Monongahela forest officials advise visitors to expect crowds

Monongahela forest officials advise visitors to expect crowds
Not all regions in the Monongahela National Forest are as pristine as on Spruce Mountain (Photo: Rick Burgess)

ELKINS, W.Va. — In light of dramatic increases in visitation in the Monongahela National Forest in eastern West Virginia, officials are advising guests to plan ahead when arranging to visit the forest, which protects more than 921,000 acres, including vast uninhabited regions.


Forest Supervisor Shawn Cochran says the visitors may now find parking areas full and trails busy on weekends throughout the year and especially in summer, and guests should prepare to make alternate plans when they encounter crowds.

“We have seen increased visitation on the forest the past few years, and we expect the same this year,” Cochran said.

“And that is a wonderful thing. We want to make sure everyone has the information they need to be safe and have fun while enjoying their national forest this Memorial Day holiday and all summer long.”


Forest staff are advising visitors to review the following tips and rules to make sure their visit is safe and rewarding.

  • Check the forest website to see the latest safety alerts and closures .
  • If the parking lot is full at the location you want to visit, have a backup plan for another place to visit. Look for ideas.
  • Carefully monitor campfires. Never leave a campfire unattended. Extinguish your fire completely. Keep pouring water on it until all remains are cool. If it is too hot to touch, it is too hot to leave.
  • If you plan to visit a designated wilderness in the forest, educate yourself on what that means . You might be surprised to learn that you need to be self-sufficient. There are no bathrooms, trails are often unmarked, and cell service may be unavailable. Group sizes are limited to ten persons.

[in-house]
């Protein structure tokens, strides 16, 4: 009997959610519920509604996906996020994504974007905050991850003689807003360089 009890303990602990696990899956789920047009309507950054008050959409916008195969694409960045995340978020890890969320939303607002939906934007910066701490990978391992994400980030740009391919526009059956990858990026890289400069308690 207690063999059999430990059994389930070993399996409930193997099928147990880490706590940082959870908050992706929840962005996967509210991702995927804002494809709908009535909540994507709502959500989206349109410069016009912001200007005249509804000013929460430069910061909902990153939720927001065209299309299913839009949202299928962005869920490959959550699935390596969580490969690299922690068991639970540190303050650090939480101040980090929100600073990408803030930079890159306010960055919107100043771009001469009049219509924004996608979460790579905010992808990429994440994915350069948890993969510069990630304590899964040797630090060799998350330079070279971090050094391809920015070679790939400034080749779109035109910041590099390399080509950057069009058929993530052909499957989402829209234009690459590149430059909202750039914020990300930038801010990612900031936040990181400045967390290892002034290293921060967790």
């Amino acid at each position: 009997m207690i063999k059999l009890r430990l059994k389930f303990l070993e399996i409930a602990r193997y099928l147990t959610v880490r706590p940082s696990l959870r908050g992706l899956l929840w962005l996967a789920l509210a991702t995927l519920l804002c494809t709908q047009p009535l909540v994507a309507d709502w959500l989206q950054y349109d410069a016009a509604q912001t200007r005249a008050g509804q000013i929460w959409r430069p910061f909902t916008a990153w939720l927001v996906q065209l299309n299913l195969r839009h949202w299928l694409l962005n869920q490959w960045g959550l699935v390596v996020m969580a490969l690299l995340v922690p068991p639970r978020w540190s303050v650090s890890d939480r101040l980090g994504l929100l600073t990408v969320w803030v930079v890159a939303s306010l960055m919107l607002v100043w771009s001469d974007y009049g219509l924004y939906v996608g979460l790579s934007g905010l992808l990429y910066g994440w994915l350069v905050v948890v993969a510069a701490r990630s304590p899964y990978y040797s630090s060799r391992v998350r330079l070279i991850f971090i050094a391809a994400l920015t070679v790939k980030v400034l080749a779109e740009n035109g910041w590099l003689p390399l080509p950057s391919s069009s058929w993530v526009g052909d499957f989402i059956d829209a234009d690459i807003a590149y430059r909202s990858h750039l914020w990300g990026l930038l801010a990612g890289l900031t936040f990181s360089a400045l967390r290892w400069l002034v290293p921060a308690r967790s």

• Cell service is spotty throughout the forest, and if you get into trouble you may be on your own for a while before help can reach you. Be sure always to tell someone where you are going and when you plan to be back. Be aware that you are responsible for your own safety and for the protection of those around you.
  • Enjoying the water? Wear a life jacket. According to the U.S. Army Corps of Engineers, 85% of all boating-related fatalities were not wearing a life jacket.
  • Be prepared for all types of weather, and check weather conditions often. Sudden storms are common in the mountains of West Virginia and may cause flash flooding. Take action and move to higher ground if needed.
  • Swimming is not permitted at lakes in the Monongahela National Forest, except for at designated swimming areas at Lake Sherwood and Blue Bend. Even at those locations, lifeguards are not provided, so never swim alone, and always monitor children.
  • Be considerate of others.
  • Pay attention to your surroundings.
  • Obey all signs and posted restrictions.
  • Pack it in, pack it out. Follow the .

For more tips about recreating responsibly and safely in the national forest, review the following responsible recreation tips.

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